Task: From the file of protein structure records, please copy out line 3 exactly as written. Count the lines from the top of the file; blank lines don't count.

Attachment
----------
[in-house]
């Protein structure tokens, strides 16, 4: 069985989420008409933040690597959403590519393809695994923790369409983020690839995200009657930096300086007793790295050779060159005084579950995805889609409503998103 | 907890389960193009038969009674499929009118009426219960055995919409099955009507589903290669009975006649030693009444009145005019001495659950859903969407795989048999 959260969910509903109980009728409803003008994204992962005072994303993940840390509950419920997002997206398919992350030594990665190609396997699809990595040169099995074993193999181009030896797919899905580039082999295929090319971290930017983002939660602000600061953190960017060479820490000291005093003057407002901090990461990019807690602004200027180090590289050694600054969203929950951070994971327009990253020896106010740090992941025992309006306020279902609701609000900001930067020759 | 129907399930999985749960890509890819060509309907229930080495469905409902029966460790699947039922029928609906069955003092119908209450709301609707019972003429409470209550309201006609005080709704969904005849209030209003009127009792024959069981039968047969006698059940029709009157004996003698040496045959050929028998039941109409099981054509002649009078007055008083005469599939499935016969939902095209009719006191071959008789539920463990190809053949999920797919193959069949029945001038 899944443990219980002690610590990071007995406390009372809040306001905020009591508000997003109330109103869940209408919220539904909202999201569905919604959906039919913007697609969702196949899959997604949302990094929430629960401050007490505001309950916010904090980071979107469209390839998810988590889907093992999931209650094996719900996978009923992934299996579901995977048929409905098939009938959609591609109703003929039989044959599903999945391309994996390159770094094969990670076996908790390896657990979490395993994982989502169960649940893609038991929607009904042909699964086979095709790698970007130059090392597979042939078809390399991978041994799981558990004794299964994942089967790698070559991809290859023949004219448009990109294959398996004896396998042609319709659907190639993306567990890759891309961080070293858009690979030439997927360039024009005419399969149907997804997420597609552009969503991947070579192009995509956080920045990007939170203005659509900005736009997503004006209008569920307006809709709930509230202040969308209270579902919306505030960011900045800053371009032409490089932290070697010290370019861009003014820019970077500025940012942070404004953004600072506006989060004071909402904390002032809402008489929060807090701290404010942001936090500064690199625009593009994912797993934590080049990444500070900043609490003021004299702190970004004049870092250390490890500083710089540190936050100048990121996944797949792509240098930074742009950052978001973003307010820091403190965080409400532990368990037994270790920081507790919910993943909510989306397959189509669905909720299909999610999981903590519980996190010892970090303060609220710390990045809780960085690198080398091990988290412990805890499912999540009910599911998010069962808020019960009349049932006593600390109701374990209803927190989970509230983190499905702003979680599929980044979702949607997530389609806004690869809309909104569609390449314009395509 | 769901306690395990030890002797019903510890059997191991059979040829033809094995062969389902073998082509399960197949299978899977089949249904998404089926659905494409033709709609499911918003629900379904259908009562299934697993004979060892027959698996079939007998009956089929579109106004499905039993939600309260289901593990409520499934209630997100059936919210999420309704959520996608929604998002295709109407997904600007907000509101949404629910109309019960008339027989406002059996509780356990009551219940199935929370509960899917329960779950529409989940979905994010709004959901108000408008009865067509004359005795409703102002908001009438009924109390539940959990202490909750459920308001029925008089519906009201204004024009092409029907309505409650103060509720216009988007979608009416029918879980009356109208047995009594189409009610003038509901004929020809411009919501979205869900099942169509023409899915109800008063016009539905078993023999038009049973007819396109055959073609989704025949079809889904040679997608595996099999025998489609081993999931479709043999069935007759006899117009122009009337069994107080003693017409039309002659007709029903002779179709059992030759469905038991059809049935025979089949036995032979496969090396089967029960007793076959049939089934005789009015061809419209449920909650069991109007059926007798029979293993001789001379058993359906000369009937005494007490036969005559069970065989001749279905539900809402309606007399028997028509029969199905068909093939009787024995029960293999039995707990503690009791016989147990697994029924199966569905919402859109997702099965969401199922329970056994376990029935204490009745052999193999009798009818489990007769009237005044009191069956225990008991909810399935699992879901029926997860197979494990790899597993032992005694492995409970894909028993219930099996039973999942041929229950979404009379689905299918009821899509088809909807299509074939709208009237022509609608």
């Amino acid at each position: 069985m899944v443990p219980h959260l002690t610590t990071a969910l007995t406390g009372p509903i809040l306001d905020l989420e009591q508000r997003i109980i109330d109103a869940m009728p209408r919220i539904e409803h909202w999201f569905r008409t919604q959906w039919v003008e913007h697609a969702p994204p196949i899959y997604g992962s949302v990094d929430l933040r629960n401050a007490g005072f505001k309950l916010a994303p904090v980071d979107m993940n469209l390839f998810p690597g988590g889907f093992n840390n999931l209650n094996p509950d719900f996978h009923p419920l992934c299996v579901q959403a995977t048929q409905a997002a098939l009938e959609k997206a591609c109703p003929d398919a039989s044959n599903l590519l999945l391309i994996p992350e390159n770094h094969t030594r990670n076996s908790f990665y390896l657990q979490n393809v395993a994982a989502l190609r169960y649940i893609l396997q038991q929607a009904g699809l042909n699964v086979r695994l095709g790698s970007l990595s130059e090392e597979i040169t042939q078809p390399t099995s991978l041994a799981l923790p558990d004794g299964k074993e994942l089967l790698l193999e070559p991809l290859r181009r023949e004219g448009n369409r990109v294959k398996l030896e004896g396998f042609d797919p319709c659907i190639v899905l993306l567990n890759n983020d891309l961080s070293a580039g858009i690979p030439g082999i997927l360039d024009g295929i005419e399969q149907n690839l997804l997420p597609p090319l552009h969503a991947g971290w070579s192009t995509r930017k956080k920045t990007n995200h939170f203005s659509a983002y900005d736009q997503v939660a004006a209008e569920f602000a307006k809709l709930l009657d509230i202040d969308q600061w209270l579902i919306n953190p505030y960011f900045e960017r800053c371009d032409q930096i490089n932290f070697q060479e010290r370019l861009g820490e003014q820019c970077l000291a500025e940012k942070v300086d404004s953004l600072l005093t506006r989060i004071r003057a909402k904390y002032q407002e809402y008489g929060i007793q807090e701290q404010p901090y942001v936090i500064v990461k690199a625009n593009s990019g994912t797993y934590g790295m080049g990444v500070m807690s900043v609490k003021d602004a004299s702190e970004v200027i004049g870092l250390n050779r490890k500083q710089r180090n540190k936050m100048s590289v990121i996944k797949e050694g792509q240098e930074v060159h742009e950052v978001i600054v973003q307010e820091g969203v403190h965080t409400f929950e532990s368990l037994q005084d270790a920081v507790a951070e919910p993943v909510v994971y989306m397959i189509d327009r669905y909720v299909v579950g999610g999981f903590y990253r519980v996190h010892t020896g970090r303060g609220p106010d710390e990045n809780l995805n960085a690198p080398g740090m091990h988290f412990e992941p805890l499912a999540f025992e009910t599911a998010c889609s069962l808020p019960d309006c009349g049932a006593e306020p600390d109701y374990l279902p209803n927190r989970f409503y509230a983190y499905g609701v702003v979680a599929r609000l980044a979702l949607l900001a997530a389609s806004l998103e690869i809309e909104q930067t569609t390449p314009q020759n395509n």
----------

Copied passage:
């Amino acid at each position: 069985m899944v443990p219980h959260l002690t610590t990071a969910l007995t406390g009372p509903i809040l306001d905020l989420e009591q508000r997003i109980i109330d109103a869940m009728p209408r919220i539904e409803h909202w999201f569905r008409t919604q959906w039919v003008e913007h697609a969702p994204p196949i899959y997604g992962s949302v990094d929430l933040r629960n401050a007490g005072f505001k309950l916010a994303p904090v980071d979107m993940n469209l390839f998810p690597g988590g889907f093992n840390n999931l209650n094996p509950d719900f996978h009923p419920l992934c299996v579901q959403a995977t048929q409905a997002a098939l009938e959609k997206a591609c109703p003929d398919a039989s044959n599903l590519l999945l391309i994996p992350e390159n770094h094969t030594r990670n076996s908790f990665y390896l657990q979490n393809v395993a994982a989502l190609r169960y649940i893609l396997q038991q929607a009904g699809l042909n699964v086979r695994l095709g790698s970007l990595s130059e090392e597979i040169t042939q078809p390399t099995s991978l041994a799981l923790p558990d004794g299964k074993e994942l089967l790698l193999e070559p991809l290859r181009r023949e004219g448009n369409r990109v294959k398996l030896e004896g396998f042609d797919p319709c659907i190639v899905l993306l567990n890759n983020d891309l961080s070293a580039g858009i690979p030439g082999i997927l360039d024009g295929i005419e399969q149907n690839l997804l997420p597609p090319l552009h969503a991947g971290w070579s192009t995509r930017k956080k920045t990007n995200h939170f203005s659509a983002y900005d736009q997503v939660a004006a209008e569920f602000a307006k809709l709930l009657d509230i202040d969308q600061w209270l579902i919306n953190p505030y960011f900045e960017r800053c371009d032409q930096i490089n932290f070697q060479e010290r370019l861009g820490e003014q820019c970077l000291a500025e940012k942070v300086d404004s953004l600072l005093t506006r989060i004071r003057a909402k904390y002032q407002e809402y008489g929060i007793q807090e701290q404010p901090y942001v936090i500064v990461k690199a625009n593009s990019g994912t797993y934590g790295m080049g990444v500070m807690s900043v609490k003021d602004a004299s702190e970004v200027i004049g870092l250390n050779r490890k500083q710089r180090n540190k936050m100048s590289v990121i996944k797949e050694g792509q240098e930074v060159h742009e950052v978001i600054v973003q307010e820091g969203v403190h965080t409400f929950e532990s368990l037994q005084d270790a920081v507790a951070e919910p993943v909510v994971y989306m397959i189509d327009r669905y909720v299909v579950g999610g999981f903590y990253r519980v996190h010892t020896g970090r303060g609220p106010d710390e990045n809780l995805n960085a690198p080398g740090m091990h988290f412990e992941p805890l499912a999540f025992e009910t599911a998010c889609s069962l808020p019960d309006c009349g049932a006593e306020p600390d109701y374990l279902p209803n927190r989970f409503y509230a983190y499905g609701v702003v979680a599929r609000l980044a979702l949607l900001a997530a389609s806004l998103e690869i809309e909104q930067t569609t390449p314009q020759n395509n």